A1 Journal article (refereed)
Dry chlorination of spent nickel metal hydride battery waste for water leaching of battery metals and rare earth elements (2022)

Perämäki, S., Tiihonen, A., Rajahalme, J., Larsson, S., Lahtinen, E., Niskanen, J., Budhathoki, R., & Väisänen, A. (2022). Dry chlorination of spent nickel metal hydride battery waste for water leaching of battery metals and rare earth elements. Journal of Environmental Chemical Engineering, 10(5), Article 108200. https://doi.org/10.1016/j.jece.2022.108200

JYU authors or editors

Publication details

All authors or editorsPerämäki, Siiri; Tiihonen, Antti; Rajahalme, Joona; Larsson, Sylva; Lahtinen, Elmeri; Niskanen, Joni; Budhathoki, Roshan; Väisänen, Ari

Journal or seriesJournal of Environmental Chemical Engineering



Publication year2022

Publication date01/07/2022


Issue number5

Article number108200


Publication countryNetherlands

Publication languageEnglish


Publication open accessOpenly available

Publication channel open accessPartially open access channel

Publication is parallel published (JYX)https://jyx.jyu.fi/handle/123456789/82653


An efficient leaching process was developed for nickel, cobalt, and the rare earth elements (REEs) from spent nickel metal hydride (NiMH) battery waste. The process involves dry chlorination with ammonium chloride in low temperature to produce water-soluble chlorinated compounds, followed by simple water leaching. The factors affecting the conversion and solubilization were studied, including the amount of ammonium chloride, residence time and temperature in dry chlorination, and solid to liquid ratio, time and temperature in water leaching. As a result, the dry chlorination process was found to produce ammonium and chloride containing products, depending on the temperature of the process: ammonium metal chlorides were produced in temperatures of 250-300 ℃, while increasing the temperature to 350 ℃ resulted in formation of metal chlorides. Overall, highest metal recoveries were achieved during 60 min residence time at a temperature of 350 °C, where ammonium is no longer present and ammonium metal chlorides and metal chlorides have formed. Water leaching was found to proceed rapidly, especially for REEs, and yields of 87% for Ni, 98% for Co, 94% for Ce, and 96% for La were attained during 60 min of leaching in room temperature. This study introduces a process, which is considered as an environmentally more benign alternative to traditional mineral acid leaching, resulting in high metal leaching efficiencies with neutral leachates, requiring no chemical-intensive neutralization steps in the following processing.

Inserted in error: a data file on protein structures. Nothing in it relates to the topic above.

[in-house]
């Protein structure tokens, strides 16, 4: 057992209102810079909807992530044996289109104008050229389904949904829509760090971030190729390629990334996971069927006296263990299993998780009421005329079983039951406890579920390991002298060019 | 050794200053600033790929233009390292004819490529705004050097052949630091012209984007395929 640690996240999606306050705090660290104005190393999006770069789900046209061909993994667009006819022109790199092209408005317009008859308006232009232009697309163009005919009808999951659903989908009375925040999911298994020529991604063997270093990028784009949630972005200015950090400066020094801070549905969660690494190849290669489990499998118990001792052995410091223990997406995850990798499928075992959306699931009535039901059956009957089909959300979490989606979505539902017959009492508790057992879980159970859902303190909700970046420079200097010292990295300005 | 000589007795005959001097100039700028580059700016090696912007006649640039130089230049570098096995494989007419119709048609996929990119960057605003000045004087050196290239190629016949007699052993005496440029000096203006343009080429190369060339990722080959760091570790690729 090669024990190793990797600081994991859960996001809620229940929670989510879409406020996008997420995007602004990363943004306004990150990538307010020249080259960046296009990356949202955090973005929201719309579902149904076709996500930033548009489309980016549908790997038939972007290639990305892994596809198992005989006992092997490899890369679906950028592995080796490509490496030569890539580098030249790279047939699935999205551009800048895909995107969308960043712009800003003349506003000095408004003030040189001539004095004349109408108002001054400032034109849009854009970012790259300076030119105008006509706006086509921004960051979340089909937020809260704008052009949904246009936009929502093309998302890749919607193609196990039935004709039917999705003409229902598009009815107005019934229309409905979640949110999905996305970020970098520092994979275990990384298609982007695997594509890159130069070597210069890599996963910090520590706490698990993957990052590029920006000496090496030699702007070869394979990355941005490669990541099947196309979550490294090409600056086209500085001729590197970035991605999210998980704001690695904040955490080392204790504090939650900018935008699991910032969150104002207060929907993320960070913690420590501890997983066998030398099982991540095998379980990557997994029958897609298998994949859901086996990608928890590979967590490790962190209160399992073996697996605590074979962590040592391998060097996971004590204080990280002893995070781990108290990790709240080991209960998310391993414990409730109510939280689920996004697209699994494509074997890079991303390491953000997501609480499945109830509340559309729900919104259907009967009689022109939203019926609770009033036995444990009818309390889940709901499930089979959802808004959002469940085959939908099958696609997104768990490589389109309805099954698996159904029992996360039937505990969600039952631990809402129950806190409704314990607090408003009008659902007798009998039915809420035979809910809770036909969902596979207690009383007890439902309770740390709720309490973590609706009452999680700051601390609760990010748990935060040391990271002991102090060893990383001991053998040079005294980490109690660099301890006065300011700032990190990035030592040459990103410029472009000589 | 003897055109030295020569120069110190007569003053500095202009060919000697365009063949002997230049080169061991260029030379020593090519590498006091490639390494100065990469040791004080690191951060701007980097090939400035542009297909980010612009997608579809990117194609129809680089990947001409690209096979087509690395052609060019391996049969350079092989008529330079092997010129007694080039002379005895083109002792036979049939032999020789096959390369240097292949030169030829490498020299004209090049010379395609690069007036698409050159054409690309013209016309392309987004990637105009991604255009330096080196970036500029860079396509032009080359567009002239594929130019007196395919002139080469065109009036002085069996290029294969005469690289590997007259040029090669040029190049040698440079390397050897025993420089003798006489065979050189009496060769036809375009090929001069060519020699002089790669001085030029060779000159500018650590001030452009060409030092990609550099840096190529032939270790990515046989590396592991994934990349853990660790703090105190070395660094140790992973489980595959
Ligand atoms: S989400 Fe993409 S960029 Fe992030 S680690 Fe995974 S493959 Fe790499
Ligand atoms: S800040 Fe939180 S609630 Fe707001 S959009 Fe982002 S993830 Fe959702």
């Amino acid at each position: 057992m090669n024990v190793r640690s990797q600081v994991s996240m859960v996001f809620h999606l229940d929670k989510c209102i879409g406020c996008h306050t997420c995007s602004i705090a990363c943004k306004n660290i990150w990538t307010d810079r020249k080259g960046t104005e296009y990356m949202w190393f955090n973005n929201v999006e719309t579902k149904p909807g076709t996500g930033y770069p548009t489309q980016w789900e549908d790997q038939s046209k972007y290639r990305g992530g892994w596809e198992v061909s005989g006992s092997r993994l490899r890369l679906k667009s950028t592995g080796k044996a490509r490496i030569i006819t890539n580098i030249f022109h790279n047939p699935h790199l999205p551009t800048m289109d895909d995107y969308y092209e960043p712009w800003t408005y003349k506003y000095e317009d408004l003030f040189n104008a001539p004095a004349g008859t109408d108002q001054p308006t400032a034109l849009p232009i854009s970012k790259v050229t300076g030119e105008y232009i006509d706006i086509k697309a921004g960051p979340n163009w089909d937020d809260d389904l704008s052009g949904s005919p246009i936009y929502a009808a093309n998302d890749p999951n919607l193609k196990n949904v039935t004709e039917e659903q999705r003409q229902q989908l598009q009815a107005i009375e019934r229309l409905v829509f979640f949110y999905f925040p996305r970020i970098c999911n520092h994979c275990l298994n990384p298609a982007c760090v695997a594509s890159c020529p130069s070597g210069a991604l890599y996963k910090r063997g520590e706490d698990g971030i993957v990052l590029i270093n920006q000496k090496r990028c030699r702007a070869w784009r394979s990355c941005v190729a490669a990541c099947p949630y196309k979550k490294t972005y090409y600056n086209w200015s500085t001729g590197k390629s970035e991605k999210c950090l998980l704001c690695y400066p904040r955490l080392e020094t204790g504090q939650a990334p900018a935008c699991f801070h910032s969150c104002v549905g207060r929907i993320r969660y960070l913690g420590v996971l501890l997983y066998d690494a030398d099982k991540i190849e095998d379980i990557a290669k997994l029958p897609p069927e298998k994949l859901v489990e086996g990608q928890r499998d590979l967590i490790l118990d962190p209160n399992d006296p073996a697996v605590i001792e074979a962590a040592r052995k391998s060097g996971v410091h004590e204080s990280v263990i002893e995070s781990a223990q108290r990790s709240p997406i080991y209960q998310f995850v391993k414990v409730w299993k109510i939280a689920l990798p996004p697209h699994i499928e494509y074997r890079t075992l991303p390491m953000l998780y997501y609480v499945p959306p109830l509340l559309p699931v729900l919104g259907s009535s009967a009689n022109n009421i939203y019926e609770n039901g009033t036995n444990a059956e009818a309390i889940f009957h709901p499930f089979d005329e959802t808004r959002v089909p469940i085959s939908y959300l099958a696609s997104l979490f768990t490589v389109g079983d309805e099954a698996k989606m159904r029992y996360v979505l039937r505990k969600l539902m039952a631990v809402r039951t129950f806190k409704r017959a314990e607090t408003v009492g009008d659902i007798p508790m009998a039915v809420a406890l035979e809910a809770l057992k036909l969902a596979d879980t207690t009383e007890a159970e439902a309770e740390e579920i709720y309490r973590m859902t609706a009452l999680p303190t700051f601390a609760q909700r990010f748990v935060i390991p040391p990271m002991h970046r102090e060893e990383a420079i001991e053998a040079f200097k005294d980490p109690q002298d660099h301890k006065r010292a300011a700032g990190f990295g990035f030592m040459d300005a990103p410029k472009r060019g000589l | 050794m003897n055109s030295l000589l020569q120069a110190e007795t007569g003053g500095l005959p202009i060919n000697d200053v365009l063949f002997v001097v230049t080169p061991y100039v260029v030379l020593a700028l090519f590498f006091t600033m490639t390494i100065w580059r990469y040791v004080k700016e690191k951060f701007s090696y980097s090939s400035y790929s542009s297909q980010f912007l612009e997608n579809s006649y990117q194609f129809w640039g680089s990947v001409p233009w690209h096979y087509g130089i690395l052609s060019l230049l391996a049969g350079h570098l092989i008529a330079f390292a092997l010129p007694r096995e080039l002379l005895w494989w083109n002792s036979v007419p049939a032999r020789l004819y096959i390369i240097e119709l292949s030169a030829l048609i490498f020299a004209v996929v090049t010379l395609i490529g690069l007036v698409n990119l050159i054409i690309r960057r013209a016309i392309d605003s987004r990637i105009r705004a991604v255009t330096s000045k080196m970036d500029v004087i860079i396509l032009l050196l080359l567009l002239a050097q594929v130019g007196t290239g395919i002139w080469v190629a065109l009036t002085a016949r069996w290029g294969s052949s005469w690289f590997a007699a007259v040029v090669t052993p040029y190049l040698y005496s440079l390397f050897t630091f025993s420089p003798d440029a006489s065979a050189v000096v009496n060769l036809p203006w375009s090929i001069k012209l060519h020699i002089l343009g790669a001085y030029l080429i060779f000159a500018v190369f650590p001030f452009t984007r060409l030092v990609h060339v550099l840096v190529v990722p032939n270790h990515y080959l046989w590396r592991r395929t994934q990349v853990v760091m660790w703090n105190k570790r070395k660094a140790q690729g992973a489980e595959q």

Keywordsrare earth metalsnickel-metal hydride batteriesnickelcobaltdissolution (active)chloridesprocessesaccumulatorswaste utilisationeco-friendliness

Free keywordsNiMH; battery; dry chlorination

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Ministry reportingYes

Reporting Year2022

JUFO rating1

Last updated on 2024-30-04 at 18:05